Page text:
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ERIC Number: ED506963
Record Type: Non-Journal
Publication Date: 2009-Oct
Pages: 12
Abstractor: ERIC
Reference Count: 0
ISBN: N/A
ISSN: N/A
National Survey of Children's Exposure to Violence. Juvenile Justice Bulletin
Finkelhor, David; Turner, Heather; Ormrod, Richard; Hamby, Sherry; Kracke, Kristen
Office of Juvenile Justice and Delinquency Prevention
This Bulletin discusses the National Survey of Children's Exposure to Violence (NatSCEV), the most comprehensive nationwide survey of the incidence and prevalence of children's exposure to violence to date, sponsored by the Office of Juvenile Justice and Delinquency Prevention (OJJDP) and supported by the Centers for Disease Control and Prevention (CDC). Conducted between January and May 2008, it measured the past-year and lifetime exposure to violence for children age 17 and younger across several major categories: conventional crime, child maltreatment, victimization by peers and siblings, sexual victimization, witnessing and indirect victimization (including exposure to community violence and family violence), school violence and threats, and Internet victimization. It describes how exposure to violence changes as children grow up, and the prevalence and incidence of multiple and cumulative exposures to violence. It also discusses the implications of the survey findings for policymakers, researchers, and practitioners who work with juvenile victims of violence. The findings confirm that for many children in the United States, violence is a frequent occurrence. Of the nationally representative sample of U.S. youth who participated in the study, more than 60 percent reported that they were victims of direct or indirect violence in the past year. Furthermore, nearly two-thirds of those participants were victimized more than once. Nearly one-half of the children surveyed reported that they were assaulted during the previous year, and more than 10 percent of them were injured as a result. More than one-fourth of the children witnessed another person being violently attacked. More than 10 percent of the children surveyed reported that they were indirectly exposed to violence. This study's findings confirm that more needs to be done at all levels of policy and practice to reach across disciplines to identify children at risk from exposure to violence and to coordinate the delivery of services to these children. (Contains 2 exhibits and 8 endnotes.)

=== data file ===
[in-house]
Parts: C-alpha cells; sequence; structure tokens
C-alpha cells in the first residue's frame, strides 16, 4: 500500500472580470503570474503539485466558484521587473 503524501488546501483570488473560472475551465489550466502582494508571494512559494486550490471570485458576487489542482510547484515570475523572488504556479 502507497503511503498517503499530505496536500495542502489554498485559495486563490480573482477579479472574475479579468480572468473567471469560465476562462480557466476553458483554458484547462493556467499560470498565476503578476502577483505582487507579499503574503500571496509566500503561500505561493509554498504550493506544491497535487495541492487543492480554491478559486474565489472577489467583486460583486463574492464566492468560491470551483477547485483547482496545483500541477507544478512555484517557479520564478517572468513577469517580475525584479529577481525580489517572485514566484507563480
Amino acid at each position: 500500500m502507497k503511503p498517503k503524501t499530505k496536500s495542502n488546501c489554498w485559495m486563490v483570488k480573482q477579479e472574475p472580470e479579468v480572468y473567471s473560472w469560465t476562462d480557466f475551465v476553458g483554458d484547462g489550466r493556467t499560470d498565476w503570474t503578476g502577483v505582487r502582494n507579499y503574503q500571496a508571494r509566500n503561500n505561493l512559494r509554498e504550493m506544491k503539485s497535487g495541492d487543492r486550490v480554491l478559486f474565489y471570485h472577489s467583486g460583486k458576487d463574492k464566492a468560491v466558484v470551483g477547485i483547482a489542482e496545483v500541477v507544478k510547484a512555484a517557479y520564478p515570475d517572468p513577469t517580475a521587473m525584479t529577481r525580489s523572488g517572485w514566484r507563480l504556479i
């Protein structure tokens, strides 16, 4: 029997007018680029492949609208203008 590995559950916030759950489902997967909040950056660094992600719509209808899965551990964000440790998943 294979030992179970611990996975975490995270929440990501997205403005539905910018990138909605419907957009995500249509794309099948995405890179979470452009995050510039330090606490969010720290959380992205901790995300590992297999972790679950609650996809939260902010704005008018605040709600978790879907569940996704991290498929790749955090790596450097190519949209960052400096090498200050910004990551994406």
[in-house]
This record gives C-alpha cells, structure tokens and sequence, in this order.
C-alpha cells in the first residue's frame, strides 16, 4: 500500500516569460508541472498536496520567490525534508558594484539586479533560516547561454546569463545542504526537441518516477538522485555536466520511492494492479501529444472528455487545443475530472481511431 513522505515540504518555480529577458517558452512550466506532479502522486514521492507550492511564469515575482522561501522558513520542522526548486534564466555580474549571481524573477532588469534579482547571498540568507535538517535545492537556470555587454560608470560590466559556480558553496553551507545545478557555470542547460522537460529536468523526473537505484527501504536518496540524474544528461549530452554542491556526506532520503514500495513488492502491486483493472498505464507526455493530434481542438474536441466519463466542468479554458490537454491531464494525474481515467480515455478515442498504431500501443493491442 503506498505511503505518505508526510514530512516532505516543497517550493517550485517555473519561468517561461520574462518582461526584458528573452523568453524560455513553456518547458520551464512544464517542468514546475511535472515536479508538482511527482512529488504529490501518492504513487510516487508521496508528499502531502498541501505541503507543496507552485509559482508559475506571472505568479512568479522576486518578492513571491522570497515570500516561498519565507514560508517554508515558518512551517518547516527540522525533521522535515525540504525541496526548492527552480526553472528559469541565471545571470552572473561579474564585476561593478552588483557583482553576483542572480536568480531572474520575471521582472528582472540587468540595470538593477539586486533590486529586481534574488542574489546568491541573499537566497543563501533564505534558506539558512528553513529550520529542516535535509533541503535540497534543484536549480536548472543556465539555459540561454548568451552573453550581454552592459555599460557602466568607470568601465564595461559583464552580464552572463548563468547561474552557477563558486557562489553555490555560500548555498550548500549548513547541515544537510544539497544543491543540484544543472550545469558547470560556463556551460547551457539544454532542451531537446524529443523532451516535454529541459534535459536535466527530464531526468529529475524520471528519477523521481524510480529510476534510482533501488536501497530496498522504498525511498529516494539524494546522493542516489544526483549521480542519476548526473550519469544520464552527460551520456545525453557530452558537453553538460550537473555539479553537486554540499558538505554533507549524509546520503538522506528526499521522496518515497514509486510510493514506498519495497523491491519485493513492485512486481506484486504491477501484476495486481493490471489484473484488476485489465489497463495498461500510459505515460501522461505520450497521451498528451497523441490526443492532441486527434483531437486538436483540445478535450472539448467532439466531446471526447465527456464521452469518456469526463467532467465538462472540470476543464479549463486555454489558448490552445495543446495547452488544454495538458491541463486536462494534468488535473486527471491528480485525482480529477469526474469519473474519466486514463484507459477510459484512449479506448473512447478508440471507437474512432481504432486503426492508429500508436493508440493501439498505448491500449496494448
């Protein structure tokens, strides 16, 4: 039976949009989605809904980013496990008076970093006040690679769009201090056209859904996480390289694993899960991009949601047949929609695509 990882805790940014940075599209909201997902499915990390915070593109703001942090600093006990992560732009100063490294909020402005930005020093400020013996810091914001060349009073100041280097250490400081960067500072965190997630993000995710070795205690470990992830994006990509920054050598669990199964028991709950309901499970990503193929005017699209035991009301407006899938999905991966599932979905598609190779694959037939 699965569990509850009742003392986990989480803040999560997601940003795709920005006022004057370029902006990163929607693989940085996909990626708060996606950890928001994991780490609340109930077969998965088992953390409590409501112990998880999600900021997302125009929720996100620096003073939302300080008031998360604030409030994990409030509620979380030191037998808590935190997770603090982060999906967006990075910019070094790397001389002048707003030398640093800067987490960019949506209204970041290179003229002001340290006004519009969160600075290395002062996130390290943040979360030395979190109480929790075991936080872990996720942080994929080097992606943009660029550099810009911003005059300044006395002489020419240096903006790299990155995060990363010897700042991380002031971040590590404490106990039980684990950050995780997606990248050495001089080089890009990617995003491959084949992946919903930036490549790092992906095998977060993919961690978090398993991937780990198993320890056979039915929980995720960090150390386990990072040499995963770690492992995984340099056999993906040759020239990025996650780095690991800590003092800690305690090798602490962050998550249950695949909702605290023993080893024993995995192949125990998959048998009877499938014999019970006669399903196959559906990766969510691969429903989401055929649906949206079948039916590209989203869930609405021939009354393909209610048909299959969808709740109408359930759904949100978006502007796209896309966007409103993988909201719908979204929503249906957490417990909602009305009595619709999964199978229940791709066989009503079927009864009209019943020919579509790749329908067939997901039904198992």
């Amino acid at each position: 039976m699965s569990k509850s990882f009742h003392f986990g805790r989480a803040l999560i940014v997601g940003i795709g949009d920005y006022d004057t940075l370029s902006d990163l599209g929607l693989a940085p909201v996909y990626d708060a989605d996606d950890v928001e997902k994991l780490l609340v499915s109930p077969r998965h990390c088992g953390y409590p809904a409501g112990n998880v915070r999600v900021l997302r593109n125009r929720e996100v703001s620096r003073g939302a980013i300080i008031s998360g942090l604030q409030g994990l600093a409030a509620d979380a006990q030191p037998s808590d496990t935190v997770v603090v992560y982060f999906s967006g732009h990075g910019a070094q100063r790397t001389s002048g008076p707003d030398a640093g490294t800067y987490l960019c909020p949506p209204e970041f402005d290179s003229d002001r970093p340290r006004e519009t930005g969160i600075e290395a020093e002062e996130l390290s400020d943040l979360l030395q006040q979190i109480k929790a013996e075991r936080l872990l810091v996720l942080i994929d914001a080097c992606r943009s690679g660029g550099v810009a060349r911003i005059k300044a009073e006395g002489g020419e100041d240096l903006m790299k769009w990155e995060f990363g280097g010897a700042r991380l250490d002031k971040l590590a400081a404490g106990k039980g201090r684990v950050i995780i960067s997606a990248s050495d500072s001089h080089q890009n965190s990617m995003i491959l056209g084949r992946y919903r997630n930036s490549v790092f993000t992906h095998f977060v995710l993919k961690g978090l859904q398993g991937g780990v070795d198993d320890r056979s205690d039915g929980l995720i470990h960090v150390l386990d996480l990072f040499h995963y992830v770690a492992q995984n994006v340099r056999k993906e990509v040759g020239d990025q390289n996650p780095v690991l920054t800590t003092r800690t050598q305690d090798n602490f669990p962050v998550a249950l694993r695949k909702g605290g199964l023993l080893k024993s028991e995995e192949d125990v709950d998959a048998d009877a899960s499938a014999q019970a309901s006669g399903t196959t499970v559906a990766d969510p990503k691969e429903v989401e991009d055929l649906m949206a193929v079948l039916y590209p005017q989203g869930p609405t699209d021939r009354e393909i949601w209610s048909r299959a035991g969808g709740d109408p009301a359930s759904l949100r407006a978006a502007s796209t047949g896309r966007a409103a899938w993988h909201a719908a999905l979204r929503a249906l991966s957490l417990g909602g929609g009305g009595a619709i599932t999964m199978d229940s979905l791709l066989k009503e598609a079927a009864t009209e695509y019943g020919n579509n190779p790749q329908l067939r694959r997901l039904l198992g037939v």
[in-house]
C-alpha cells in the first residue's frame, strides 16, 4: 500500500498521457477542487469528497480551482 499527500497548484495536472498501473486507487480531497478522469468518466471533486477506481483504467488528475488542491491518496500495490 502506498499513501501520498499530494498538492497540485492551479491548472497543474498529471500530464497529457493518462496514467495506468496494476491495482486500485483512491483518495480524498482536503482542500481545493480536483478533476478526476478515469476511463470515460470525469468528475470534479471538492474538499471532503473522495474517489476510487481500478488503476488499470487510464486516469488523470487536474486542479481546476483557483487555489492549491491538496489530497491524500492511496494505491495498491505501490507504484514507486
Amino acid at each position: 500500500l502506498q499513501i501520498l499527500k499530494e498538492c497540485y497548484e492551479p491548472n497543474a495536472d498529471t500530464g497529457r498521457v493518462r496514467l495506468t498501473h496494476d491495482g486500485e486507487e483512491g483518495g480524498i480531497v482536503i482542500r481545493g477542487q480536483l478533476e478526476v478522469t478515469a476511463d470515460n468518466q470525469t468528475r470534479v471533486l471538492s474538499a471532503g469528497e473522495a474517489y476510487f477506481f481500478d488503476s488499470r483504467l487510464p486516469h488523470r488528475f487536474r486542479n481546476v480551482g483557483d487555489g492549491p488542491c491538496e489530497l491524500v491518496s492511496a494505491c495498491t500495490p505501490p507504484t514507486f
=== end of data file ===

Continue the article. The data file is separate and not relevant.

Office of Juvenile Justice and Delinquency Prevention. 810 Seventh Street NW, Washington, DC 20531. Tel: 202-307-5911; Web site: http://ojjdp.ncjrs.org/publications/index.html
Publication Type: Reports - Research
Education Level: N/A
Audience: Practitioners; Researchers; Policymakers
Language: English
Sponsor: N/A
Authoring Institution: US Department of Justice, Office of Juvenile Justice and Delinquency Prevention